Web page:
Directed by Richie Adams
A 94-year-old veteran who works as a volunteer at the Japanese American National Museum encounters a mother and her daughter, triggering events that happened in his past, including his time as a young man in a Japanese American Internment Camp and later serving with the 442 in WWII. Stars George Takei, Leonardo Nam, Rachel Michiko Whitney, Keong Sim, and Ivan Shaw.
Filmmaker Richie Adams and Actor George Takei scheduled to attend this screening.
GI Film Festival San Diego Award
Best Narrative Short
Richie Adams is an award-winning filmmaker who cut his teeth as a title designer (Babel, Mr. & Mrs. Smith, American Made) under the mentorship of legendary title designer Richard Greenberg (Alien, Untouchables, The Matrix), and for the past 13 years, under his own company banner, Louisiana-based River Road Creative. As a title designer, Adams has worked with many of the great players in the motion picture industry, including Alejandro González Iñárritu, Doug Liman, and Frances Lawrence, as well as newcomers like Ryan Coogler, for whom Adams designed/produced the titles and special graphic sequences for Coogler’s Sundance Grand Dramatic winning Fruitvale Station and Coogler’s follow up hit, Creed. Richie’s recent feature film Of Mind and Music, starring Joaquim De Almeida, Aunjanue Ellis and 2017 Oscar-Nominated Ruth Negga, was released in 2016 to critical acclaim after winning numerous juried and audience awards on the festival circuit.
William Kubota and Steve Ozone / Nisei Experience, WWII / USA / 2018 / documentary / 57 minsThe Registry profiles a few of those who served in the M.I.S. during WWII A very long excel spreadsheet resides on an old computer near the window of an upstairs bedroom in suburban Minneapolis. The spreadsheet is a list, a registry of names of thousands of World War II veterans that served in the U.S. Military Intelligence Service, the M.I.S. Seiki Oshiro, a retired computer programmer, is the keeper of the registry. He also served in the M.I.S. “Who will remember us after we’re all gone?” he wonders. Will his children, or grandchildren know what they did during the war? Maybe the registry will help. Most of the veterans of World War II have passed on. Many have told their stories, recorded for history. But for those in the M.I.S., made up of Japanese-Americans who fought in the Pacific against the Japanese enemy, so many of those stories have been lost, as the unit was sworn to secrecy for decades after the war. Add to that, there was no complete record made by the U.S. Army about who actually served in the unit. The documentary film The Registry profiles a few of those who served in the M.I.S. who reveal stories to their sons and daughters they’ve never shared until now, as they’re well in to their 90s. The film looks at decisions made in a time of war regarding loyalty to country while facing racism and the mass internment in the U.S. of people of Japanese descent.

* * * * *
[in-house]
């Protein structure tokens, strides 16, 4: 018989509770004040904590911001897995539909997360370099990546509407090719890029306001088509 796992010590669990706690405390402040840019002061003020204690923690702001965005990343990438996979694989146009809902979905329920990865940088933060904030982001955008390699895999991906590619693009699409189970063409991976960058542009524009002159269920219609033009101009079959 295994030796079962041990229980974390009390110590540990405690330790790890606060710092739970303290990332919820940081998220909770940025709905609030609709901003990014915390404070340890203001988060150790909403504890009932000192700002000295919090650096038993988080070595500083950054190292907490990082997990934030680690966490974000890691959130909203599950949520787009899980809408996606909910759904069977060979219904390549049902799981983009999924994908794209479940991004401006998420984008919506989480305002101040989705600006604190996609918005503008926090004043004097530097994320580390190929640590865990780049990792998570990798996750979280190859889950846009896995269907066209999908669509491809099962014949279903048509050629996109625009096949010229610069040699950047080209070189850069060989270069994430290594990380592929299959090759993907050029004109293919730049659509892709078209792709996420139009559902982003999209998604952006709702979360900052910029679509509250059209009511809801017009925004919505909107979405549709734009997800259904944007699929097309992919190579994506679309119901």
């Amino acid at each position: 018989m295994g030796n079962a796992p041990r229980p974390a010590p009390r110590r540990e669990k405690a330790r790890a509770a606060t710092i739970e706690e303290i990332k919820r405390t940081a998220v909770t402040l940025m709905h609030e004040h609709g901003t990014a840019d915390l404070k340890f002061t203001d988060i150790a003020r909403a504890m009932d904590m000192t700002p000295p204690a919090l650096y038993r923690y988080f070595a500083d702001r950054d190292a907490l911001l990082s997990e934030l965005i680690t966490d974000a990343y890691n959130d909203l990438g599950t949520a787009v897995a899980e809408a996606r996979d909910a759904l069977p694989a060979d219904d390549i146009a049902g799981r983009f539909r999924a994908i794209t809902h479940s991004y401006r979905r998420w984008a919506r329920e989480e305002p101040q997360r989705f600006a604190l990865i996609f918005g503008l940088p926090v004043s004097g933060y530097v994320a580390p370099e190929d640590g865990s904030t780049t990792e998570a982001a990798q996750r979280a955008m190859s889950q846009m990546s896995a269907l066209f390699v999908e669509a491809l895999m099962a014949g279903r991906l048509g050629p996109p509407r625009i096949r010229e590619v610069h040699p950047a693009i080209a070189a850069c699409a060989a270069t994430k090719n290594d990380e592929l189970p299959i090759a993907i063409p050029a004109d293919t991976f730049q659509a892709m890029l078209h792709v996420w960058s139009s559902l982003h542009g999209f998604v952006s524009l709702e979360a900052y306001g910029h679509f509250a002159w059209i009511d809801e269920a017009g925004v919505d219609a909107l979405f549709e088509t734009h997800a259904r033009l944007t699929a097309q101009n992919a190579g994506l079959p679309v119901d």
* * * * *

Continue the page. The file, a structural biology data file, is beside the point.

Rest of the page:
Preceded by: American